Los Angeles Lakers

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The Los Angeles Lakers are a National Basketball Association (NBA) team based in Los Angeles, California. The Lakers play their home games at Staples Center, which they share with their local NBA rival, the Los Angeles Clippers, the Los Angeles Kings of the NHL, and the Los Angeles Sparks of the WNBA.[1] The Lakers are the reigning NBA champions after defeating the Boston Celtics in the 2010 NBA Finals 4–3. The Finals victory gave the franchise their 16th championship, placing them second in NBA history behind the Celtics' 17. As of 2010, the Lakers are the most valuable NBA franchise according to Forbes, having an estimated value of $607 million.[2]

The franchise started with the 1947 purchase of a disbanded team, the Detroit Gems of the NBL. The new team began play in Minneapolis, Minnesota, calling themselves the Lakers in honor of the state's nickname, "Land of 10,000 Lakes".[3] The Lakers won five championships in Minneapolis, propelled by center George Mikan, who is described by the NBA's official website as the league's "first superstar".[4] After struggling financially in the late 1950s following Mikan's retirement, they relocated to Los Angeles before the 1960–61 season.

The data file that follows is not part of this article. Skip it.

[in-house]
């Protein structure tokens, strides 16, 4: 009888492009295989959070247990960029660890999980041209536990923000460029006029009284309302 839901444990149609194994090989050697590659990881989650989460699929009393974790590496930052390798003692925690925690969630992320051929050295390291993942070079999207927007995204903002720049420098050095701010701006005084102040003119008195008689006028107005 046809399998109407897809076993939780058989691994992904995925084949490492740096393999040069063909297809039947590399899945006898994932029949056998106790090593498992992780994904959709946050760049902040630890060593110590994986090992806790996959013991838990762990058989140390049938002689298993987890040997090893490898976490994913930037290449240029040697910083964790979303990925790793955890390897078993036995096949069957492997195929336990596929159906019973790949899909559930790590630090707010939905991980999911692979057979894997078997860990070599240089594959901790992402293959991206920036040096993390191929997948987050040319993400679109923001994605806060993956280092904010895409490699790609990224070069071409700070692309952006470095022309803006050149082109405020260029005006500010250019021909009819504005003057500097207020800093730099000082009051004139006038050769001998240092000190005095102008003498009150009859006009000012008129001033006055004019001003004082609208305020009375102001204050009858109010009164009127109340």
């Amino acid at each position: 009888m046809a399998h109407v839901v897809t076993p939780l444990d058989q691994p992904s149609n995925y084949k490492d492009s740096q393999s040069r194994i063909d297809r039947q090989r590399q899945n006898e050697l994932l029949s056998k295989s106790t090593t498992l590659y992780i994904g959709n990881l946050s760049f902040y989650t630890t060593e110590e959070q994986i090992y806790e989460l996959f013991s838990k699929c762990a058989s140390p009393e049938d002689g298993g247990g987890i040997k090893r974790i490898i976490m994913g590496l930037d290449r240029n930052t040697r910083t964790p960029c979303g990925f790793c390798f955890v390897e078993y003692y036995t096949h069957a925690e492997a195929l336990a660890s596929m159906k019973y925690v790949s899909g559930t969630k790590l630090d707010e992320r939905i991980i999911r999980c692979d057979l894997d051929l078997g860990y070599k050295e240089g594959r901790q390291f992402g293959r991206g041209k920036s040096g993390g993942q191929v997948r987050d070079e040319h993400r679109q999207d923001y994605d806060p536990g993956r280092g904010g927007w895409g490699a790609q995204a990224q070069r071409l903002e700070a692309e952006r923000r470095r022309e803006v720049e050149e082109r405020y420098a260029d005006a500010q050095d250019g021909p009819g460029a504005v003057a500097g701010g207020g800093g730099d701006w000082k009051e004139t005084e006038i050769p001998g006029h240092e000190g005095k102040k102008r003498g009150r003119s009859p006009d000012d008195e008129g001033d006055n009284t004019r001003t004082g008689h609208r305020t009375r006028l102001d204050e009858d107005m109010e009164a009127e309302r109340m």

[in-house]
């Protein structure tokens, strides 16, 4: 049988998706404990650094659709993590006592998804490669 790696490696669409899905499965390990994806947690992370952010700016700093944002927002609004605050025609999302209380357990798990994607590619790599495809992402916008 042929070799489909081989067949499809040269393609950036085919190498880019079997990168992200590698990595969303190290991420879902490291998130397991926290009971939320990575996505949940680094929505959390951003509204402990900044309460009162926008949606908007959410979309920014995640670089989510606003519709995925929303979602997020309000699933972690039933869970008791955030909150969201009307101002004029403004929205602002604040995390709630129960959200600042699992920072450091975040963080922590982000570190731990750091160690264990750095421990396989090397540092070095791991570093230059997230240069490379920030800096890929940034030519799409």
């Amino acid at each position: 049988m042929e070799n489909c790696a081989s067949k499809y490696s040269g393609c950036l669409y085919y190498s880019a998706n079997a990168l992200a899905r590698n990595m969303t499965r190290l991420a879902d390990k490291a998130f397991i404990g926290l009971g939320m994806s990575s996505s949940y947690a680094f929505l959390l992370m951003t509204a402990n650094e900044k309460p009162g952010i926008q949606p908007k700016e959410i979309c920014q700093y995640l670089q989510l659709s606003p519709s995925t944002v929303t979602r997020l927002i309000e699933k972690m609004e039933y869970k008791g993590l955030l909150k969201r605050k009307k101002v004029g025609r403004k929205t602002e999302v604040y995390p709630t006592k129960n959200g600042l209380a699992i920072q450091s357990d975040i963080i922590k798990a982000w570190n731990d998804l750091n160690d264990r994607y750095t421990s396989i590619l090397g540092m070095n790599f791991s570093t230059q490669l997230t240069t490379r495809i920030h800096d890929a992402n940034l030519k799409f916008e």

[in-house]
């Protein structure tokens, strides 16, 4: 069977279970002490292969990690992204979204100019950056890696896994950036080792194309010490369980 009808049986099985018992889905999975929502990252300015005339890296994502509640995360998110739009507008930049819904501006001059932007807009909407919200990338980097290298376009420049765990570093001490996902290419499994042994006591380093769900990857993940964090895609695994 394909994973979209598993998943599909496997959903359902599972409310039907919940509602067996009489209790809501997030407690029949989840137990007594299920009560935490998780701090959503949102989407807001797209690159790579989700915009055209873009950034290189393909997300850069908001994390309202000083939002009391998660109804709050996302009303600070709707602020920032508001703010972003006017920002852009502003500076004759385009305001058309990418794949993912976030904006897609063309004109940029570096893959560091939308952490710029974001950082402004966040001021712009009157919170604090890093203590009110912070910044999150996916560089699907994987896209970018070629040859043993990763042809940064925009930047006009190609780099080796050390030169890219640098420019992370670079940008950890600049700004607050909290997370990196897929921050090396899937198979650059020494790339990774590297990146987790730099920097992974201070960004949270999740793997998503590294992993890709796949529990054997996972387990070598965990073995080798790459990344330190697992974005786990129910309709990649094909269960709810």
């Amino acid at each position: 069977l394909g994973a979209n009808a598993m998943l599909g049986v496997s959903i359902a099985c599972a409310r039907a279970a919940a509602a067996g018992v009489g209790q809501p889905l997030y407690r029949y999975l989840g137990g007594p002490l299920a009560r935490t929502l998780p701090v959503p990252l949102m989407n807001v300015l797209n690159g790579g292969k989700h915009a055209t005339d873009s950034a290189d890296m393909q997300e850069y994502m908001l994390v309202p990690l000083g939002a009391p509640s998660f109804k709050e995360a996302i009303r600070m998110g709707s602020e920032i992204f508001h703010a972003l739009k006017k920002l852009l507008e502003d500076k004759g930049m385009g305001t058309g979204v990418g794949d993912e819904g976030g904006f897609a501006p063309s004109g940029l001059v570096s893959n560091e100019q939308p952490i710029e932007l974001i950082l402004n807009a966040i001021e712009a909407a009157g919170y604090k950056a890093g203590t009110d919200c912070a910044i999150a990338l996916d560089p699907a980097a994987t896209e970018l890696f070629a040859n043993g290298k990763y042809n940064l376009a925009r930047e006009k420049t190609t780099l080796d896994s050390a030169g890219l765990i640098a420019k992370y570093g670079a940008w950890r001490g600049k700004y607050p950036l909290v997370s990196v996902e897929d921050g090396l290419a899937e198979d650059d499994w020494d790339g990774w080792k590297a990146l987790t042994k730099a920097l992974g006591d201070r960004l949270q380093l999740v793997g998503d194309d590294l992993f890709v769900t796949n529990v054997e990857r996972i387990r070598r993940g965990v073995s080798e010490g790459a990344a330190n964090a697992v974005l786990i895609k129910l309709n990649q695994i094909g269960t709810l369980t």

Led by Hall of Famers Elgin Baylor and Jerry West, Los Angeles made the NBA Finals six times in the 1960s, but lost each series to Boston. In 1968, the Lakers acquired four time MVP Wilt Chamberlain to play center, and after losing in the Finals in 1969 and 1970, they won their sixth NBA title—and first in Los Angeles—in 1972, led by new head coach Bill Sharman. After the retirement of West and Chamberlain, the team acquired another center, Kareem Abdul-Jabbar, who had won multiple MVP awards, but was unable to make the Finals in the late 1970s. The 1980s Lakers were nicknamed "Showtime" due to their Magic Johnson-led fast break-offense, and won five championships in a nine-year span. This team featured Hall of Famers in Johnson, Abdul-Jabbar, and James Worthy, and a Hall of Fame coach, Pat Riley. Two of those championships were against their rivals, the Celtics. After Abdul-Jabbar and Johnson's retirement, the team struggled in the early 1990s before acquiring Shaquille O'Neal and Kobe Bryant in 1996. Led by O'Neal, Bryant, and another Hall of Fame coach, Phil Jackson, Los Angeles won three consecutive titles between 2000 to 2002, securing the franchise its first "three-peat". After losing both the 2004 and 2008 NBA Finals, the Lakers won two more championships by defeating the Orlando Magic in 2009 and Boston in 2010.

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